La Manifestación, Poliedro
by Carlos Reyes
The great sound designers of our time (Raúl Locatelli, Akritchalerm Kalayanamitr, Catriel Vildosola, Guido Bernblum) are ambitious strikers of atmosphere and subsonic corners. Not only do they construct sound storyboards to parallel images, they embrace the 4 walls of cinema, transcribing the power of sound as much as the power of silence as a way to manifest their presence in sound mixing, the score, and the dialogue. In a way, these sound explorers and stylists are great cynics too; you think they’re harmless creative guys who rarely get the credit they deserve, when in reality, they’re embedding themselves into the cinematic soundscape.
The kick-ass album cover of La Manifestación makes the idea of the auteur-technician a reality. If you’re ever at an arthouse and you realize the sound isn’t as crystal-clear as most Hollywood films, realize that burning-sound has an idea behind it. As far as breakthrough albums go, Poliedro’s La Manifestación is the embodiment of those grainy brave ideas comprising a truly great first album. Working with the most stripped-down tools of the lo-fi methods, this new Chilean one-man act has crafted a rainbow-hued EP built from all the corners of sonic complexity. And he does that, through atmospheric lens. Despite all the songs featuring vocals, not one track goes beyond the 16-character word count.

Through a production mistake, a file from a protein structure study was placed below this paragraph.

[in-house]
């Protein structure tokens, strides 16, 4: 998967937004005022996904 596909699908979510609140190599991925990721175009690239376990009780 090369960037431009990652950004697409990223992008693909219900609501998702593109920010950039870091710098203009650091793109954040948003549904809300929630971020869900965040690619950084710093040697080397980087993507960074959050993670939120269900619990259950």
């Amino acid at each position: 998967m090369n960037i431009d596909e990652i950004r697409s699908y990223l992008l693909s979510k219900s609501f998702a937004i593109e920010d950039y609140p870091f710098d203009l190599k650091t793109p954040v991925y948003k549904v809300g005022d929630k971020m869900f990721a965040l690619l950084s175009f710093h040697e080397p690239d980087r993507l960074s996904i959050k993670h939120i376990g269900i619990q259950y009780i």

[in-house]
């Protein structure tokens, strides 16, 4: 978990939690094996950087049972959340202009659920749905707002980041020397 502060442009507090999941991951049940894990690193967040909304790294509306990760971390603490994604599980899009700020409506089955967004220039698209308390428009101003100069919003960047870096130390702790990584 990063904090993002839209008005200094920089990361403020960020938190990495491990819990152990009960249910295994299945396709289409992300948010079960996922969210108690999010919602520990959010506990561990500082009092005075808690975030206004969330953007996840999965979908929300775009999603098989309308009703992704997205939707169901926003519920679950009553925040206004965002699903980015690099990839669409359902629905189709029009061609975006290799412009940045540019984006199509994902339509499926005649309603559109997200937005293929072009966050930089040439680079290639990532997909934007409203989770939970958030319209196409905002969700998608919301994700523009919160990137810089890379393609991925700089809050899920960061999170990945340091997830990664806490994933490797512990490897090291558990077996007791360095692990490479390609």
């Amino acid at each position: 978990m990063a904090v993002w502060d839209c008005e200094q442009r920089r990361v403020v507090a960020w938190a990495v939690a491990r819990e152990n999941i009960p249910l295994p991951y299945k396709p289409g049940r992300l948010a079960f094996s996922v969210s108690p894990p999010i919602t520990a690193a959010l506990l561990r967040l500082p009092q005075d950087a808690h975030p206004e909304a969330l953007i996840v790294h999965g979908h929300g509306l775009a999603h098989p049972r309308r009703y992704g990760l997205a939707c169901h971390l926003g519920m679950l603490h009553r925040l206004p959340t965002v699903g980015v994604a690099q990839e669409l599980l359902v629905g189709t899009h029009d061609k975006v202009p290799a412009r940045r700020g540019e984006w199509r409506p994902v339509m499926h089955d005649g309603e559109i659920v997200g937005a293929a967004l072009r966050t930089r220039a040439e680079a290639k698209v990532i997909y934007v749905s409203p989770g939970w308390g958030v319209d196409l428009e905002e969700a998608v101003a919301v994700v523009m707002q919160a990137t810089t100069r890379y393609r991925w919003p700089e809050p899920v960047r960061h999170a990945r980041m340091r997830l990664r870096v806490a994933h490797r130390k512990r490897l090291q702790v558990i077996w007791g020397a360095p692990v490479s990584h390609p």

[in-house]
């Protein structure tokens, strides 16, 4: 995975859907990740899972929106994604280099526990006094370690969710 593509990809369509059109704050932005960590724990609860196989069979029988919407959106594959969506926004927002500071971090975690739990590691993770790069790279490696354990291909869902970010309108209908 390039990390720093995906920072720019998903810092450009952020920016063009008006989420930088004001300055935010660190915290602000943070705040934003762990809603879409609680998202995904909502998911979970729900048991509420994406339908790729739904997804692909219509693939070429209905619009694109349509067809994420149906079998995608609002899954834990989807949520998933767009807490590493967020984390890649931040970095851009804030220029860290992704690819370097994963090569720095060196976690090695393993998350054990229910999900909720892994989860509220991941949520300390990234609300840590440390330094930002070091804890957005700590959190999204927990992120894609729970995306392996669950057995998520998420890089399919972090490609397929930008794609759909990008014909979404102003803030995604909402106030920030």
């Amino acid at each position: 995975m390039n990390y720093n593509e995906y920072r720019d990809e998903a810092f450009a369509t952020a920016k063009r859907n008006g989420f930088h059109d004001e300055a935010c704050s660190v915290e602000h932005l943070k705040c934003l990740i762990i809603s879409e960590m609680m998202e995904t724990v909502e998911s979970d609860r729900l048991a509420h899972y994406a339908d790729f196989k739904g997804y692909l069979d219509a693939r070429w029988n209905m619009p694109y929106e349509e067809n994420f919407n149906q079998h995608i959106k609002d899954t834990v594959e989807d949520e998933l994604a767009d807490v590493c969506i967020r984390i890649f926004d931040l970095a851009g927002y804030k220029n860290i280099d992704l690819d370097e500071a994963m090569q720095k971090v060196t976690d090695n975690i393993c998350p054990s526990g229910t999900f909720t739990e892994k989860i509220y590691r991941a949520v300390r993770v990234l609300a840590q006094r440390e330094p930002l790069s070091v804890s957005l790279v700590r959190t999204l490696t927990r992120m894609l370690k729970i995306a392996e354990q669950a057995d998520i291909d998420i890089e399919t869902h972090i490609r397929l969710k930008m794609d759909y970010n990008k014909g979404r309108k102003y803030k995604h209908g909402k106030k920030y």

Album opener “Trasladación” is the deciding track on the album; it’s so essential it’s the minute you decide if the entire album goes to the recycle bin or to your pile of 'transcendental potentials.' The track is like a panorama of sounds waking up to the sunlight, just a little more chilled than some of its contemporaries. Jean-Stephane Beriot’s said, “it’s like Devendra Banhart passed out on layers”, while Andrew Casillas points is “like Algodon Egipcio, but veiled in more mystery.” Poliedro takes every piece to a sort of limbo, pushing every piece to its elemental core, and eventually, using those elements in march-like parades. His commanding skills are so insightful; the occasional claps in "Telepth" are like great hugs, and it's hard not to think of "Sweet Home Parade" as a sister redemption song to James Blake's "Limit To Your Love."
The creative intentions and overall execution of four little songs are enough to put Poliedro on the map, and no one can deny his aesthetics and overall art direction could break him into universal appeal. The album’s title suggests the idea of a manifestation; a sign of existence, spiritual appearance, or the materialization of a revelation. Poliedro’s auteur approach to the premise is essential to the album’s triumphant results. If you’ve been connecting the word auteur, with the word artsy throughout this review, you’re probably on the right track. This is no crowd-pleaser by any means; the box champion on that album cover will have as many supporters as detractors.